Notable Asteroid Impacts in Earth’s History

The Chicxulub Event

65 million years ago an asteroid roughly 10 to 15 kilometers (6 to 9 miles) in diameter hit Earth in what is now Mexico. The impact killed 70% of all species on Earth, including the dinosaurs.

An impact of that size would have had devastating effects, and the geological record gives us some indication of what happened. The asteroid hit in water, creating mega-tsunamis reaching from southeastern Mexico all the way to Texas and Florida and up a shallow interior ocean that covered what is now the Great Plains. The blast would have thrown chunks of the asteroid and Earth so far that they would have briefly left the atmosphere before falling back to the ground.

Like millions of shooting stars, all this material would have been heated to incandescence upon re-entry, heating Earth’s surface and igniting wildfires. It is possible that all of Earth’s forests burned. Meanwhile, colossal shock waves would have triggered global earthquakes and possibly volcanic eruptions. A cloud of super-heated dust, ash and steam would have spread from the crater as the impactor slammed underground in less than a second. This dust could have covered the entire surface of Earth for up to a decade, creating a harsh environment for living things. Perhaps more significantly, the dust could also have lingered in the atmosphere, blocking out the Sun and interrupting the photosynthesis of plants that the entire food chain depends on, as well as cooling the temperatures of the Earth for many years.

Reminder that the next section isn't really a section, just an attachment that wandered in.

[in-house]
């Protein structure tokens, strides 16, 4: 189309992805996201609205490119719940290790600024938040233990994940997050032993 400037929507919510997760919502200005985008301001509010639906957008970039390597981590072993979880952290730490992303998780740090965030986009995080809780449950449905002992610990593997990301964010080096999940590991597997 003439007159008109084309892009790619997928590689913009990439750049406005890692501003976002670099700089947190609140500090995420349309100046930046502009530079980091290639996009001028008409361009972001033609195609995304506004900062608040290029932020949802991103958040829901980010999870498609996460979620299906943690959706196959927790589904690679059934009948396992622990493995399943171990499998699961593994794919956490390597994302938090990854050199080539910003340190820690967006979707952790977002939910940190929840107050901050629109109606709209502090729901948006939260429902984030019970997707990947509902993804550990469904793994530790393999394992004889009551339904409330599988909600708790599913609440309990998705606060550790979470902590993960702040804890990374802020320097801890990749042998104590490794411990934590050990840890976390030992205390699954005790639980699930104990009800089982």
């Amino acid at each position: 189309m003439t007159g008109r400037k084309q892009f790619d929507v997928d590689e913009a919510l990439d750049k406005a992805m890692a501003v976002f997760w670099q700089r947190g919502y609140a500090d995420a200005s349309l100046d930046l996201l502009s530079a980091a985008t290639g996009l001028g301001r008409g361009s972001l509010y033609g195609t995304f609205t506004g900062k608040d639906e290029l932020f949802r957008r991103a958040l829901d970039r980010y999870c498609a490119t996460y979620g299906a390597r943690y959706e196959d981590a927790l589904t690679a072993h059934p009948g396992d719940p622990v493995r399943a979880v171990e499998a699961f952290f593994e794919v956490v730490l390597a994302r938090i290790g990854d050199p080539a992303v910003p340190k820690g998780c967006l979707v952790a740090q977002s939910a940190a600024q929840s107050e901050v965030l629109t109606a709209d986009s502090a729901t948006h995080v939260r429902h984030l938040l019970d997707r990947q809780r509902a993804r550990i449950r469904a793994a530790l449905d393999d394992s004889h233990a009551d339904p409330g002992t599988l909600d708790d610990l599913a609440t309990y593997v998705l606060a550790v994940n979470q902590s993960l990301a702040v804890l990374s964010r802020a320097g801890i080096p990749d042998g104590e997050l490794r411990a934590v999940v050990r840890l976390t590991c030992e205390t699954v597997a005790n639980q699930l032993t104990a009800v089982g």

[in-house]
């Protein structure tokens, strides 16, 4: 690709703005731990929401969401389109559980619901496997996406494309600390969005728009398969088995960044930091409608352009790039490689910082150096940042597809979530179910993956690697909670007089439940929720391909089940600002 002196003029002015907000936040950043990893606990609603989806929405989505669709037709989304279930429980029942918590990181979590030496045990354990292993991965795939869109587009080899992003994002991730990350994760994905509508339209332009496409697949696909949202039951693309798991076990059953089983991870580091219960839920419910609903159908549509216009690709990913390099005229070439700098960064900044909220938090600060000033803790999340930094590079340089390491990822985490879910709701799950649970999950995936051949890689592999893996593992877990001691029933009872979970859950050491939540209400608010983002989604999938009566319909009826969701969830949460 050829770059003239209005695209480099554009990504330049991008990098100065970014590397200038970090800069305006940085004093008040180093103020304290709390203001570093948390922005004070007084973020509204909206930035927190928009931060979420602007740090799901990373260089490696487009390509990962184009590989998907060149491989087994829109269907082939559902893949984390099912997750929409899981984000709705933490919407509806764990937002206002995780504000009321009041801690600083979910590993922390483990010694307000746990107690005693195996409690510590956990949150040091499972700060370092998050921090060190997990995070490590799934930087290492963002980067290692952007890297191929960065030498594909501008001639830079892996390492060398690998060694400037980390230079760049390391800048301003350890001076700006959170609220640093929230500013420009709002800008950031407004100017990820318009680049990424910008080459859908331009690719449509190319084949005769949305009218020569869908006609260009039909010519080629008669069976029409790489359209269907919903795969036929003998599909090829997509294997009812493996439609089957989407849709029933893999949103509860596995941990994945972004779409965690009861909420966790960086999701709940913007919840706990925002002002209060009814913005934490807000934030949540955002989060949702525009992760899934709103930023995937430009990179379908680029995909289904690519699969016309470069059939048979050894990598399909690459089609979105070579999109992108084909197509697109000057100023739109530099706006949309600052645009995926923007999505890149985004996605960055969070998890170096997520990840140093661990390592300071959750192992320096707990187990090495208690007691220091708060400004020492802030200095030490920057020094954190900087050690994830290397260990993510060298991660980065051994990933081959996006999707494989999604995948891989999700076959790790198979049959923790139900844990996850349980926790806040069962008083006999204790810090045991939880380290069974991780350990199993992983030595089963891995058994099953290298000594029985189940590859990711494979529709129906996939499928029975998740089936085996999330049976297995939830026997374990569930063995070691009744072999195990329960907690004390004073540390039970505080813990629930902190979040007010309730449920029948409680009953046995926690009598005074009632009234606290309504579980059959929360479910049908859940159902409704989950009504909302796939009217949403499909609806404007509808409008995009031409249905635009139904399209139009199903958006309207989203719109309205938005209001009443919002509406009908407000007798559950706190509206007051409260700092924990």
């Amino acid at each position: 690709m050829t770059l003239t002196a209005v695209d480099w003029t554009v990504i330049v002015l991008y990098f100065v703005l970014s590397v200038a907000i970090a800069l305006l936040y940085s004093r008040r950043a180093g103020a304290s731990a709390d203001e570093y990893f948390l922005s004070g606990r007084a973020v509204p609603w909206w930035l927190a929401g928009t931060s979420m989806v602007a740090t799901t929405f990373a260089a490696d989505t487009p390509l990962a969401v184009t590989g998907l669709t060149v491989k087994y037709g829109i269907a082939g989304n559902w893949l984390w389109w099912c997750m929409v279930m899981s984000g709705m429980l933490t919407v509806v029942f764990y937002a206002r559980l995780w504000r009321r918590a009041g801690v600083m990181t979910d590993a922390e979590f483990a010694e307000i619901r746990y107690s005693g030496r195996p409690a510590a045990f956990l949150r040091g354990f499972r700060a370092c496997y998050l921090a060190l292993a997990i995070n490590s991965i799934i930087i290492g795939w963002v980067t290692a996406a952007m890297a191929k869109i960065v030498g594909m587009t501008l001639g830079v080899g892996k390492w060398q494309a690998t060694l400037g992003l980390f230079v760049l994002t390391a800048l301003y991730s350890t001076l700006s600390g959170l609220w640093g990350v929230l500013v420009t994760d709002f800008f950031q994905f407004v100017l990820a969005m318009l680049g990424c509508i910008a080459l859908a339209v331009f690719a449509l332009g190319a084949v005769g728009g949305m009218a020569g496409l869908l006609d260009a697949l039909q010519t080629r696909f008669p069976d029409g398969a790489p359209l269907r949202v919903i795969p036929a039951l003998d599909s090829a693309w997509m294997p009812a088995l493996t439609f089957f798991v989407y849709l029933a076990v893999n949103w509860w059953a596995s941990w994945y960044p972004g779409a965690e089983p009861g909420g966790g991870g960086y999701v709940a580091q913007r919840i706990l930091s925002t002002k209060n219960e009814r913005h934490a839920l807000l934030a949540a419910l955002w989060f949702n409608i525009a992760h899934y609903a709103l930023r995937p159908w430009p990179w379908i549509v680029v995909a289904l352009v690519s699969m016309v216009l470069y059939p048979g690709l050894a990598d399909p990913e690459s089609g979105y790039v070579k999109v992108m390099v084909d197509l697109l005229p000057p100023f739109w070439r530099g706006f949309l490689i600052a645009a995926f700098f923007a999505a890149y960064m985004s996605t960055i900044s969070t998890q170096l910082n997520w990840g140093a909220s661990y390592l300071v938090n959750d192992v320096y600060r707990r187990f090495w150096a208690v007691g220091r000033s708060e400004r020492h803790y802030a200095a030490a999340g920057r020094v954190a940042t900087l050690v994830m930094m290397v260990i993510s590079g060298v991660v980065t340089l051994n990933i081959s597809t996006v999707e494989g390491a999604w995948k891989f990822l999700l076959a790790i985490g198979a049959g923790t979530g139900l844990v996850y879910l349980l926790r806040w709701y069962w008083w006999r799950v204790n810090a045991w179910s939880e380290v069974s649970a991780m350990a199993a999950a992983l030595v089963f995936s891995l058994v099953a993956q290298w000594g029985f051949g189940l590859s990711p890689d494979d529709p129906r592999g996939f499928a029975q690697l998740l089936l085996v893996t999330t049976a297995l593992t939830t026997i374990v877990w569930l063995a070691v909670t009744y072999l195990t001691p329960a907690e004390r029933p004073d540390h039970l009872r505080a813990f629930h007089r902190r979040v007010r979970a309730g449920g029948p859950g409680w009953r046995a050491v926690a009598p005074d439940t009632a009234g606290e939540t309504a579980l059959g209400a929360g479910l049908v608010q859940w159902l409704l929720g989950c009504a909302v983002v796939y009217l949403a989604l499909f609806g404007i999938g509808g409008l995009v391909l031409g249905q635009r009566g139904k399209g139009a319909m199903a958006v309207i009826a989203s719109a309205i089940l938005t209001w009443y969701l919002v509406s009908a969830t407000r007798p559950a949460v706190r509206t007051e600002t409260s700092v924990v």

The Next Event?

Although immense impactors like the one that devastated the entire planet 65 million years ago are rare, NEOs of many different sizes can pose serious threats. An impact on or over a densely populated city could cause millions of deaths, and an impact on water could cause massive flooding on coastlines. Any major impact would lead to widespread damage, injury, and death, and would create unparalleled humanitarian and refugee crises around the world.


Comments are closed.